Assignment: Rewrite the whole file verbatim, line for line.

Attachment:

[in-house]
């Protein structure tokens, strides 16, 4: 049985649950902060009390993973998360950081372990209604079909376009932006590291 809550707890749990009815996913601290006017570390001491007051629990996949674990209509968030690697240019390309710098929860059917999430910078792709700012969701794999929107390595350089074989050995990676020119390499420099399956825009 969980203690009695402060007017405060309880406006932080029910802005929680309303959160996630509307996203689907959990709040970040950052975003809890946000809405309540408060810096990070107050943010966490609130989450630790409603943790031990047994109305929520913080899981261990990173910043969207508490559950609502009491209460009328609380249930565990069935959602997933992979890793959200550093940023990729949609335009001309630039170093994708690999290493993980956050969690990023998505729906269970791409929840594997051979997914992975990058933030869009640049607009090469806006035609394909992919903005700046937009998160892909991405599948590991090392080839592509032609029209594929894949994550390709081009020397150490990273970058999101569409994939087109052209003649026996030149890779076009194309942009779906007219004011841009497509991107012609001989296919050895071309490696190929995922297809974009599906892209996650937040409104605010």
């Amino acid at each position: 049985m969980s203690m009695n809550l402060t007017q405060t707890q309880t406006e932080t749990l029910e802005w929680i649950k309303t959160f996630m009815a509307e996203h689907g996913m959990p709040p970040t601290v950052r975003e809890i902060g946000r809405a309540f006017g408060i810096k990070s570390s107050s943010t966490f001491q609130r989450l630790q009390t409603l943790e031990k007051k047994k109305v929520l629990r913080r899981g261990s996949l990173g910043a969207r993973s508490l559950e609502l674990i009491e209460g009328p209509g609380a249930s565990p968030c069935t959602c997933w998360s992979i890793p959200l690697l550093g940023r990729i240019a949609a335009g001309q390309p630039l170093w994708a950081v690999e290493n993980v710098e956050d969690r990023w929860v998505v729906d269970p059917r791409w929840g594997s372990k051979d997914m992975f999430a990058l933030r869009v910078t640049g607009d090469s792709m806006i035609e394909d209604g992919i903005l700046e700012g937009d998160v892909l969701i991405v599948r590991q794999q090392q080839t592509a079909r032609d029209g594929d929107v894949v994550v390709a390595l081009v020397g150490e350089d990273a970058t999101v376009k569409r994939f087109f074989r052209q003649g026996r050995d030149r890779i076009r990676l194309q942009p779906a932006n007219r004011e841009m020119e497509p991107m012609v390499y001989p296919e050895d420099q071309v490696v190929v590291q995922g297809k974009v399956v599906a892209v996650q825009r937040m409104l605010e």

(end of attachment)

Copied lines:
[in-house]
């Protein structure tokens, strides 16, 4: 049985649950902060009390993973998360950081372990209604079909376009932006590291 809550707890749990009815996913601290006017570390001491007051629990996949674990209509968030690697240019390309710098929860059917999430910078792709700012969701794999929107390595350089074989050995990676020119390499420099399956825009 969980203690009695402060007017405060309880406006932080029910802005929680309303959160996630509307996203689907959990709040970040950052975003809890946000809405309540408060810096990070107050943010966490609130989450630790409603943790031990047994109305929520913080899981261990990173910043969207508490559950609502009491209460009328609380249930565990069935959602997933992979890793959200550093940023990729949609335009001309630039170093994708690999290493993980956050969690990023998505729906269970791409929840594997051979997914992975990058933030869009640049607009090469806006035609394909992919903005700046937009998160892909991405599948590991090392080839592509032609029209594929894949994550390709081009020397150490990273970058999101569409994939087109052209003649026996030149890779076009194309942009779906007219004011841009497509991107012609001989296919050895071309490696190929995922297809974009599906892209996650937040409104605010």
């Amino acid at each position: 049985m969980s203690m009695n809550l402060t007017q405060t707890q309880t406006e932080t749990l029910e802005w929680i649950k309303t959160f996630m009815a509307e996203h689907g996913m959990p709040p970040t601290v950052r975003e809890i902060g946000r809405a309540f006017g408060i810096k990070s570390s107050s943010t966490f001491q609130r989450l630790q009390t409603l943790e031990k007051k047994k109305v929520l629990r913080r899981g261990s996949l990173g910043a969207r993973s508490l559950e609502l674990i009491e209460g009328p209509g609380a249930s565990p968030c069935t959602c997933w998360s992979i890793p959200l690697l550093g940023r990729i240019a949609a335009g001309q390309p630039l170093w994708a950081v690999e290493n993980v710098e956050d969690r990023w929860v998505v729906d269970p059917r791409w929840g594997s372990k051979d997914m992975f999430a990058l933030r869009v910078t640049g607009d090469s792709m806006i035609e394909d209604g992919i903005l700046e700012g937009d998160v892909l969701i991405v599948r590991q794999q090392q080839t592509a079909r032609d029209g594929d929107v894949v994550v390709a390595l081009v020397g150490e350089d990273a970058t999101v376009k569409r994939f087109f074989r052209q003649g026996r050995d030149r890779i076009r990676l194309q942009p779906a932006n007219r004011e841009m020119e497509p991107m012609v390499y001989p296919e050895d420099q071309v490696v190929v590291q995922g297809k974009v399956v599906a892209v996650q825009r937040m409104l605010e």